Joining three other eastside cities, the Bellevue City Council on Monday endorsed light rail as the preferred mode for a proposed high-capacity transit system that would run from Seattle to downtown Bellevue and then on to Redmond.
By a 5 to 2 vote, Council members approved a letter to Sound Transit Chair John Ladenburg outlining a preference for light rail as the technology for the proposed I-90 corridor HCT project.
Councilmembers Conrad Lee and Don Davidson opposed the letter. Lee requested a decision on whether to support light rail be delayed until the city has further time to address major land use and other issues. Davidson argued a decision to support light rail should be postponed until ways to expand capacity on I-405 are explored in more detail, and Sound Transit completes existing projects.
The proposed I-90 HCT project is expected to go before voters in November, 2007 as part of a larger, regional transportation improvements package. The eastside HCT line would be built as part of Sound Transit’s second phase of mass transit projects for King, Pierce and Snohomish counties.
The letter sent to Ladenburg and signed by Bellevue Mayor Grant Degginger states that "based on the information provided by Sound Transit, it appears light rail will carry more passengers at greater speed and convenience than rail convertible bus rapid transit."
"While light rail is projected to have a somewhat initial higher cost, it avoids both the subsequent cost of retrofitting the corridor and, importantly, the significant service interruptions that would occur when the conversion takes place," the letter states.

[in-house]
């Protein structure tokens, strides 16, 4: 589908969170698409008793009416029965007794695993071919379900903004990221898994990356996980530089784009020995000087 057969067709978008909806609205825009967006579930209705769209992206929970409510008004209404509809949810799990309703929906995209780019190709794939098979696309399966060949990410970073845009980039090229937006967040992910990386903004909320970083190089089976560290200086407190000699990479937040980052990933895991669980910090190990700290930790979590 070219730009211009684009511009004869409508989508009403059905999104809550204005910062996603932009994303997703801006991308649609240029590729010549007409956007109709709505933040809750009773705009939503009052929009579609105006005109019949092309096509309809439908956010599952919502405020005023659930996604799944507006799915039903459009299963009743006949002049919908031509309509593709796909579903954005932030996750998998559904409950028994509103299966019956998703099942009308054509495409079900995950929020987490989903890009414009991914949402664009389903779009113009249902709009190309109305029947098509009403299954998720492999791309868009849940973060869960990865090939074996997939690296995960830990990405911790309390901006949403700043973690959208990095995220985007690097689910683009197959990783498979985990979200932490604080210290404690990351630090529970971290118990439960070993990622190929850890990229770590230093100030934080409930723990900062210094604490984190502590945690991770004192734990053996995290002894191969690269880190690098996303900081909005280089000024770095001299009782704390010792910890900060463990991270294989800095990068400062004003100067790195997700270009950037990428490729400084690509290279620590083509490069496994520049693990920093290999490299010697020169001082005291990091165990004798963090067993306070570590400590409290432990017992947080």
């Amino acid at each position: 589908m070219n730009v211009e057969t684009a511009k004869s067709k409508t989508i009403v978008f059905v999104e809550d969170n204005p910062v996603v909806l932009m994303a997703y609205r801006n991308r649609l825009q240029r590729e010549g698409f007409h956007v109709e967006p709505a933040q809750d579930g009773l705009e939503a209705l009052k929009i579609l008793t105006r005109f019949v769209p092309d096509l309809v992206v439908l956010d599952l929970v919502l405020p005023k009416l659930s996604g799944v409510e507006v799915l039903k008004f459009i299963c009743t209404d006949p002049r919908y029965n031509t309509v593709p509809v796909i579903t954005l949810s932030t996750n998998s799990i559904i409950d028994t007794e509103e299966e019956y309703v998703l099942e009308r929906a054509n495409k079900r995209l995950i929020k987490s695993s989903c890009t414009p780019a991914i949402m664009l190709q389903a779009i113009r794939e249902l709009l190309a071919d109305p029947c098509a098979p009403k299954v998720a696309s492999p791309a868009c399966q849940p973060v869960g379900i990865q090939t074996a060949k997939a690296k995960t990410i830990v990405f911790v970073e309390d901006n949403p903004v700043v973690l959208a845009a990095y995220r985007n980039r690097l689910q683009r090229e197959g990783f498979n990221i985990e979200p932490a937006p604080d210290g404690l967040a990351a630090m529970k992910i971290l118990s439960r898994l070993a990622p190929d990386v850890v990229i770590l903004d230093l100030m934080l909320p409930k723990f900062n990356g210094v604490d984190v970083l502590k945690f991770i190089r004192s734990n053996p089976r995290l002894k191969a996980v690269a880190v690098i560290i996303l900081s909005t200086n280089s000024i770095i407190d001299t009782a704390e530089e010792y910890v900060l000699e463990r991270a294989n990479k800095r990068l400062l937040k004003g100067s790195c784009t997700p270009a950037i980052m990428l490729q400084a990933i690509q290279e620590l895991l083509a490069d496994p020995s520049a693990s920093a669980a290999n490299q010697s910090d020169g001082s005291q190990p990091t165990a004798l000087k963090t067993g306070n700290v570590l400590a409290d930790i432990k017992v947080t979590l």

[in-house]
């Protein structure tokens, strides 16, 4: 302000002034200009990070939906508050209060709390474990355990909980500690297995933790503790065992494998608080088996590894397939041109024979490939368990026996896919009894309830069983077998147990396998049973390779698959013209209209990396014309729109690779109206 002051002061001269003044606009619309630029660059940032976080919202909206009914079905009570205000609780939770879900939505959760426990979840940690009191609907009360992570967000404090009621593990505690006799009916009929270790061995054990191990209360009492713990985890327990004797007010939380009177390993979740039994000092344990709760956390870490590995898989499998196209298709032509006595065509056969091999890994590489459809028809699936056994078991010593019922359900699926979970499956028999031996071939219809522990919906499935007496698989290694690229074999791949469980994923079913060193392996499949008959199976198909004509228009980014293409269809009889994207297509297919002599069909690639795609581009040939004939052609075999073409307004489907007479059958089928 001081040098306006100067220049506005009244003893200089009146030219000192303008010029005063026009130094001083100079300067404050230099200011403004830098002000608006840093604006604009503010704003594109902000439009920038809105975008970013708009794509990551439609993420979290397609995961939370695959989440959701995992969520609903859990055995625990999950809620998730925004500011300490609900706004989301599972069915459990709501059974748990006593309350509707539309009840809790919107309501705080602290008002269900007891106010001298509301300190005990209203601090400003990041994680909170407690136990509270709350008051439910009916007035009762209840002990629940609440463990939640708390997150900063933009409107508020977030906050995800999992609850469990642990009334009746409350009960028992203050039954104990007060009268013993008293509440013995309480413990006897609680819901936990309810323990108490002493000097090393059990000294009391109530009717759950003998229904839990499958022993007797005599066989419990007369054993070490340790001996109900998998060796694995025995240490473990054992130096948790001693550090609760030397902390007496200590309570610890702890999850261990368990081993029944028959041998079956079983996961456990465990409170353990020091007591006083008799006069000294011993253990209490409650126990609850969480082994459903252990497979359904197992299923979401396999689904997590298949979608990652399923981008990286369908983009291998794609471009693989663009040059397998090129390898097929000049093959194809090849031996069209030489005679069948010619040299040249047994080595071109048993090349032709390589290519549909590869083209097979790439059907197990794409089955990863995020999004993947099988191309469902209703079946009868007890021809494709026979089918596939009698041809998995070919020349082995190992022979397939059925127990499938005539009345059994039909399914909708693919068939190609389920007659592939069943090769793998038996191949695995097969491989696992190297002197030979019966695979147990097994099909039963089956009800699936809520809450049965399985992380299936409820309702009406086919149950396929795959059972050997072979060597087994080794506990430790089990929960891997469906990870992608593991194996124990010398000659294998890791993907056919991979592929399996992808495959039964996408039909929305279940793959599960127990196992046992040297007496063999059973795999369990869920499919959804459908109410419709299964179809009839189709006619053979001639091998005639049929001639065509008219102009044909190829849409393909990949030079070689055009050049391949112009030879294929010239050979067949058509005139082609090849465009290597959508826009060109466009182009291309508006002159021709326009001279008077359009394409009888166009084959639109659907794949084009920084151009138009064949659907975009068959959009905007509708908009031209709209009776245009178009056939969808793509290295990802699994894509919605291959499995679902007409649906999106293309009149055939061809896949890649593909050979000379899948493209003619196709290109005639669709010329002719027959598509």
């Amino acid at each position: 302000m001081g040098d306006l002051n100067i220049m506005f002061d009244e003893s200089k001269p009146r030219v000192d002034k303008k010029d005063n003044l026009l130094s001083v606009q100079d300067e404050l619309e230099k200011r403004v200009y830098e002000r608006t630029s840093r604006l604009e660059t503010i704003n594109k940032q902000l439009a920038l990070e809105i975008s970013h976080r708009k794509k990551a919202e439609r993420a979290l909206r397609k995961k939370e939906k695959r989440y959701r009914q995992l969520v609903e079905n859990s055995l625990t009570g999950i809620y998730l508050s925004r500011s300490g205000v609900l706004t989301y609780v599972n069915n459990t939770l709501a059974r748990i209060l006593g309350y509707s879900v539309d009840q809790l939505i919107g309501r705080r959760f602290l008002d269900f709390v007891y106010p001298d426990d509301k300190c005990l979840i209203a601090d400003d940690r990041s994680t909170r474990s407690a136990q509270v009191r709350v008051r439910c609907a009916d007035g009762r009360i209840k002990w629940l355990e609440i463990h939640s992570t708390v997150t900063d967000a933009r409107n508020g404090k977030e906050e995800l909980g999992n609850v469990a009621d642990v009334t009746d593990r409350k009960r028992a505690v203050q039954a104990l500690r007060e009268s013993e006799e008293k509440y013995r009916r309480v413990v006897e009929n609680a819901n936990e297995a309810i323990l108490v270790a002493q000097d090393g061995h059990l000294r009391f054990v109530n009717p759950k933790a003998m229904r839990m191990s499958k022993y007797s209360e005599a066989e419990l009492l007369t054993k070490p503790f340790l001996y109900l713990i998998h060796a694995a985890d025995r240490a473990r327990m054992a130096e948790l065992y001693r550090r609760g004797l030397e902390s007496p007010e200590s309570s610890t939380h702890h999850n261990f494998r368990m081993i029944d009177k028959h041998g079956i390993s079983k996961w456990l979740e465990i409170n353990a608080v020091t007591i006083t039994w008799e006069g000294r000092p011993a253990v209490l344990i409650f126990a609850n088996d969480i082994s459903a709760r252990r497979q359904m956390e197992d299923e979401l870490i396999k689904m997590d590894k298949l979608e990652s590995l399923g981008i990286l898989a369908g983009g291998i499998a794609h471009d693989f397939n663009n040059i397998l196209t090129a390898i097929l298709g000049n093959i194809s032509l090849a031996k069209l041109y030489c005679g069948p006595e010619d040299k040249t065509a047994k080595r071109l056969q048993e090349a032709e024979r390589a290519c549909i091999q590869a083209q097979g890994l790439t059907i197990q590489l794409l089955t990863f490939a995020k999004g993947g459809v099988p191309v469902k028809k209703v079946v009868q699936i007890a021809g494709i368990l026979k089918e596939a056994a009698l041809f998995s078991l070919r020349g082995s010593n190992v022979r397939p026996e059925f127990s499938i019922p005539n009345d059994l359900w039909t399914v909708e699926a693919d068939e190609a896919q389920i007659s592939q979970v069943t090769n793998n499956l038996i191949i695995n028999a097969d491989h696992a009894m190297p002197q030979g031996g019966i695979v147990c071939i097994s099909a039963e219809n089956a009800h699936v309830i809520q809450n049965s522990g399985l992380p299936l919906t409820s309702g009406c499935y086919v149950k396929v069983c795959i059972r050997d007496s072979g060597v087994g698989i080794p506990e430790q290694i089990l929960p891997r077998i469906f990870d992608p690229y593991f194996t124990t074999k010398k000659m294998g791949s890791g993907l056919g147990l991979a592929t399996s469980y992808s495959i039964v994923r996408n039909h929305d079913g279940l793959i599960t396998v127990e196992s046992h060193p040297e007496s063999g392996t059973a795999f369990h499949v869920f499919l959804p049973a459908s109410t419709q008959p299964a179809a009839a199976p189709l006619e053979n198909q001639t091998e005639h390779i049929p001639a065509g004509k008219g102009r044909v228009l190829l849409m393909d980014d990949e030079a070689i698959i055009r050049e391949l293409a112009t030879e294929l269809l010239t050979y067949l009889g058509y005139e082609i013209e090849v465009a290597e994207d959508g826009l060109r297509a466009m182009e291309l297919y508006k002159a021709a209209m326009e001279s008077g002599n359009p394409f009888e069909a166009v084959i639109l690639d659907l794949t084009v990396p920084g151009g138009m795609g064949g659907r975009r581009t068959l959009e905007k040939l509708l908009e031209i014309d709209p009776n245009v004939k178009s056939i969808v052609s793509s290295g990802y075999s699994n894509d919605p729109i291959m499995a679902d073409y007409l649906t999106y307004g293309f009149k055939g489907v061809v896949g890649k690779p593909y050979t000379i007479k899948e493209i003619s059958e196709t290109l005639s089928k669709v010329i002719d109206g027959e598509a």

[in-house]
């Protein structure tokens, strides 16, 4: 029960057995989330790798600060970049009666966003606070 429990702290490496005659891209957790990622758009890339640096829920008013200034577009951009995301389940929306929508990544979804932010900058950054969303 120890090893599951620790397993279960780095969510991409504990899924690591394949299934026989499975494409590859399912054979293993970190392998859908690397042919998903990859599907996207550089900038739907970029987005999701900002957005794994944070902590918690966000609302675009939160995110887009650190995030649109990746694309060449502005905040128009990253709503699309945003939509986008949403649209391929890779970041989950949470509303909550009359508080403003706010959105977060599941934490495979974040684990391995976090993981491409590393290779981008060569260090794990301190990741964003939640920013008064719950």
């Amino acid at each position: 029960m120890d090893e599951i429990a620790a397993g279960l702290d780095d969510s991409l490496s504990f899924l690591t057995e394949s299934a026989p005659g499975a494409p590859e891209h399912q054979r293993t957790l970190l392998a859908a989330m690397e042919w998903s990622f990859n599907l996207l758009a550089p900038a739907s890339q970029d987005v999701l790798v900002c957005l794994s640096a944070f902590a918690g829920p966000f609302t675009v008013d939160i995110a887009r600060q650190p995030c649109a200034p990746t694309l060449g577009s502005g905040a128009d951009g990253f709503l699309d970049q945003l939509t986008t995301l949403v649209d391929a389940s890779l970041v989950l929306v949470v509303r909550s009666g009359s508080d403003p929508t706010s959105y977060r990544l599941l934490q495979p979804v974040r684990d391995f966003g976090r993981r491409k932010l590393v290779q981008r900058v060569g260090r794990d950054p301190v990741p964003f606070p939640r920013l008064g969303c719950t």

The Bellevue City Council's endorsement of light rail brings to four the number of eastside communities that have formally expressed a preference for light rail. In recent months, the mayors of Kirkland, Redmond and Issaquah have all sent letters to Ladenburg in support of light rail.
The Bellevue City Council's decision to send such a letter comes two weeks after the Council took the unique step among Eastside cities of holding a public hearing to solicit resident and other stakeholder input on high-capacity transit.
The hearing was called after the Sound Transit Board requested that the city make a preference between light rail or rail-convertible bus rapid transit.
During the June 26 hearing, many people expressed support for HCT, a view consistent with the City Council's previously adopted interest statement supporting HCT as a major component of the city's long term land use and transportation strategy. That strategy calls for a increase to 40 percent by the year 2020 in the number of people commuting downtown by transit.
Also at the June 26 hearing, many residents voiced concerns about the potential impacts HCT could have on Bellevue's neighborhoods. The letter approved Monday night by the City Council underscored the need to protect the quality of the city's neighborhoods, as well as involve the community in every step of the HCT planning process.
"(Bellevue has) over 35,000 jobs and a growing residential population in our downtown -- a downtown that is surrounded on three sides with outstanding single-family neighborhoods," the letter states. "By 2020, the downtown is projected to have over 63,000 jobs and 14,000 residents. It is imperative that (HCT) is deployed in a manner that will ensure we receive the most positive impacts from the transit system while assuring the least negative impacts to our neighborhood and community.
"The Council places a high priority on ensuring the transit system is compatible with the quality of life currently enjoyed in our neighborhoods and it does not negatively impact our existing roadway capacity."
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